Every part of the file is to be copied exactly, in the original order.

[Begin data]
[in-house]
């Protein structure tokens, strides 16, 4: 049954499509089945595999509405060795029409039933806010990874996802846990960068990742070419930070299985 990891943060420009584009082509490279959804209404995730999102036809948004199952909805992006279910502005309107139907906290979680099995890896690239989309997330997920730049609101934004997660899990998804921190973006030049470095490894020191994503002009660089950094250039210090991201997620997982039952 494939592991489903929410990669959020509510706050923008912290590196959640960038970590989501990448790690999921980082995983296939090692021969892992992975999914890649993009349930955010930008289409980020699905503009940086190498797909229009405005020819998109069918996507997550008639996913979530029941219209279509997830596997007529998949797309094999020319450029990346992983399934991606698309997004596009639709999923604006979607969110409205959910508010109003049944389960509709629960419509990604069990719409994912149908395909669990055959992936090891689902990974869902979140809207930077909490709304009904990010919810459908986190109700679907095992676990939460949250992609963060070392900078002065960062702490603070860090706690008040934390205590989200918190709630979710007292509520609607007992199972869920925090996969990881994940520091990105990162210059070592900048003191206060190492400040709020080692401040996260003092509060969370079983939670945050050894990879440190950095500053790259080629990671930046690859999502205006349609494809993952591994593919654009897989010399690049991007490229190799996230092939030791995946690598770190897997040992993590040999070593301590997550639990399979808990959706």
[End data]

[in-house]
């Protein structure tokens, strides 16, 4: 049954499509089945595999509405060795029409039933806010990874996802846990960068990742070419930070299985 990891943060420009584009082509490279959804209404995730999102036809948004199952909805992006279910502005309107139907906290979680099995890896690239989309997330997920730049609101934004997660899990998804921190973006030049470095490894020191994503002009660089950094250039210090991201997620997982039952 494939592991489903929410990669959020509510706050923008912290590196959640960038970590989501990448790690999921980082995983296939090692021969892992992975999914890649993009349930955010930008289409980020699905503009940086190498797909229009405005020819998109069918996507997550008639996913979530029941219209279509997830596997007529998949797309094999020319450029990346992983399934991606698309997004596009639709999923604006979607969110409205959910508010109003049944389960509709629960419509990604069990719409994912149908395909669990055959992936090891689902990974869902979140809207930077909490709304009904990010919810459908986190109700679907095992676990939460949250992609963060070392900078002065960062702490603070860090706690008040934390205590989200918190709630979710007292509520609607007992199972869920925090996969990881994940520091990105990162210059070592900048003191206060190492400040709020080692401040996260003092509060969370079983939670945050050894990879440190950095500053790259080629990671930046690859999502205006349609494809993952591994593919654009897989010399690049991007490229190799996230092939030791995946690598770190897997040992993590040999070593301590997550639990399979808990959706």